FierceTelecom: Switching gears back to the IPTV space, what are some of the top factors does a company needs to consider when implementing IPTV?
Thompson: For IPTV launch, I would say the two things they really need to ensure, from our point of view, a middleware vendor, Microsoft Mediaroom or something like that is going to be looking at something very different--they're going to be looking at the encryption you're using, what kind of DRM you're using, something like that. We're providing what I've started to call the last 2,000 feet of access, which would be within the home networking space. We terminate the carrier line with our CPE, and then we have a large reach of networking products that actually can carry the IPTV signal within the home to get to the set top box to show it on the actual television. I would say the two most important things are the quality of service and making sure the home network connection is very robust and very reliable.
I'm sure you're well aware, the requirements for IPTV are very different from traditional Internet data. The Internet was built on a fault-tolerant protocol. The entire thing is built to work around problems, dropped packets, missing routers, things of that nature. So there is very little time independence inherent in the network, whereas IPTV, if you start getting packets out of order, or if you start dropping packets, there's very little ability, very little fault tolerance to get those packets back, to retransmit or receive them. Now the best you can do is set up a decent sized buffer, and that gives you a little bit of a chance to request failed or dropped packets and things like that. If it starts falling behind the customer immediately starts noticing through the artefacting on the television, through the audio not syncing quite right with the video, with any number of very visible problems especially in the digital layer. You see this on satellite when leaves start falling off of trees. You see this on cable when there's a rainstorm and you've got one bit of their coax that wasn't shielded properly, or they're trying to fit too much data into a pipe, which has been a problem with the HDTV launches.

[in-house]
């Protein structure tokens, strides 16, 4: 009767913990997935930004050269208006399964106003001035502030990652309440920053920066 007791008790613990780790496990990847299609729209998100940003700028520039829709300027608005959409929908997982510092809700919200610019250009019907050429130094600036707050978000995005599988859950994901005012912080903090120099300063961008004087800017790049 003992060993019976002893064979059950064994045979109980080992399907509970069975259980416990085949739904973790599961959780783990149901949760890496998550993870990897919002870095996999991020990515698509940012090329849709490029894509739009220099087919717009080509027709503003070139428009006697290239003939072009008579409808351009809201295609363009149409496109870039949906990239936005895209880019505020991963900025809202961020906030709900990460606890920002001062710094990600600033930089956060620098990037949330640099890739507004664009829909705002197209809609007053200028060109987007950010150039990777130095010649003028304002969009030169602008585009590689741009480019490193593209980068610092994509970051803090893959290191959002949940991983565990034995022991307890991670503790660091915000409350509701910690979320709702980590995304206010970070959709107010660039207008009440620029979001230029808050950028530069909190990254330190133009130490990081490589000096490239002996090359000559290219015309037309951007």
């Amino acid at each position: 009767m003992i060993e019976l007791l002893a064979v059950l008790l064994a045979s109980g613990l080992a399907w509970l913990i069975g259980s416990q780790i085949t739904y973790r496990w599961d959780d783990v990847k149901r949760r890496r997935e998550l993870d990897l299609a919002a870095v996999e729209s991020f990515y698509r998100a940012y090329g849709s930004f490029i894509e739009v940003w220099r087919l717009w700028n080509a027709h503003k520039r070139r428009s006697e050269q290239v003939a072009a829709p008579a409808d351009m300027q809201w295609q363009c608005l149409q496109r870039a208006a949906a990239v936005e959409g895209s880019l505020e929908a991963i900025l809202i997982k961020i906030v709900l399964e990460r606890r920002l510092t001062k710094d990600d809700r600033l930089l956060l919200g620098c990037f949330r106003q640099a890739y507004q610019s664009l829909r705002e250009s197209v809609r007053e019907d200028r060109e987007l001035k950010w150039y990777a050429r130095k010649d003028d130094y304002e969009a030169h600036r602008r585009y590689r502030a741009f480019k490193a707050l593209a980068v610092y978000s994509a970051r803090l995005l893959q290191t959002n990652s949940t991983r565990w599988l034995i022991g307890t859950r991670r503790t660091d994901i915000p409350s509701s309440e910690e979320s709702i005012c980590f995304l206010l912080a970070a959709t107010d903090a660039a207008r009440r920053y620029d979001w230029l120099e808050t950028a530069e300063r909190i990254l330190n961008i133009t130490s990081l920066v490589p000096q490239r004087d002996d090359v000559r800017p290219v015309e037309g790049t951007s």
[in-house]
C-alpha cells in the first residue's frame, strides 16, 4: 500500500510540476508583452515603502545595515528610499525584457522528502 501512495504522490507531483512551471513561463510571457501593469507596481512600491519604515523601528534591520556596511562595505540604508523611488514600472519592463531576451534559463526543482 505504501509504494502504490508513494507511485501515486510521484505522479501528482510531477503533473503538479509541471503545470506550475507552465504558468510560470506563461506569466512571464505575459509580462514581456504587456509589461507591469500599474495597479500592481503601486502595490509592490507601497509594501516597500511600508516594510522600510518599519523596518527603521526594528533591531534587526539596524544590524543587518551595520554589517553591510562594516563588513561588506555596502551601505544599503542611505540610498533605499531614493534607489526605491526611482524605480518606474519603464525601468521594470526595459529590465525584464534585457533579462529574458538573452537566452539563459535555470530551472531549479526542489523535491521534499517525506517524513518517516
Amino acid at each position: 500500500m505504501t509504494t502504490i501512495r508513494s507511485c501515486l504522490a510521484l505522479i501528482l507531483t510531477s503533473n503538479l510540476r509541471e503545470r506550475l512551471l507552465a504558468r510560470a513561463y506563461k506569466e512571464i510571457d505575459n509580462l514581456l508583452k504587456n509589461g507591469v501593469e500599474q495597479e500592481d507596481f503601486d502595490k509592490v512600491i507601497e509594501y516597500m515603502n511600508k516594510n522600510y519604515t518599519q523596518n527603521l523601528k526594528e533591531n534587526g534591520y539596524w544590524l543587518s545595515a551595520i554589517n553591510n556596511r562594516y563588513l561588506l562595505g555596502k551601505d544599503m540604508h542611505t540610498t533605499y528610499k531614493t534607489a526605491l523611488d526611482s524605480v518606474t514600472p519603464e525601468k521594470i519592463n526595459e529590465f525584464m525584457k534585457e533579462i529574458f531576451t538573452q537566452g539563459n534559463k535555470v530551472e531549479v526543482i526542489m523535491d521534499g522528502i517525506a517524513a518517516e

For IPTV, it's the same thing with if you don't have enough bandwidth to the customer and through their home to the set top boxes, your picture is gonna fail just the same. It doesn't matter how good it looks back in your lab, back at your facility, if it doesn't look good on the customer's TV you get complaints and you get churn.
FierceTelecom: Would you like to elaborate on the home network connection? On some of the options that potential operators might have?
Thompson: Actually, I just gave a talk on this, the different types of wiring for carrying data vs. IPTV. You probably are fairly familiar with the two major technologies used for carrying IPTV within a home: basic Ethernet or Cat 5, and HPNA. You've got some providers like Verizon using MoCA but it's pretty much relegated to just them. And then there's, we've been selling HomePlug AV gear for years, but the connection quality hasn't been good enough for any major North American telcos to pick it up.
There has been a ton of HomePlug AV gear in Asian markets for IPTV. Chunghwa Telecom has been one of our largest customers, using that for their multimedia on demand product. Fairly similar to AT&T U-verse at the very basic level. But in North America it seems like we have so much coax already existing in the walls and HPNA is a little more reliable once you get it installed and up and running.
Towards that end, we've been bringing out new products with more HPNA enabled, including a new product we'll be announcing within the next couple of weeks, which is a VDSL2 with HPNA built in. And we've had an HPNA home adapter--an Ethernet to HPNA bridge--that's been doing very well for a number of our customers including a couple of Tier 2s for IPTV deployment.
Everybody would like to get wireless, but nobody's quite able to make it work for HD streams.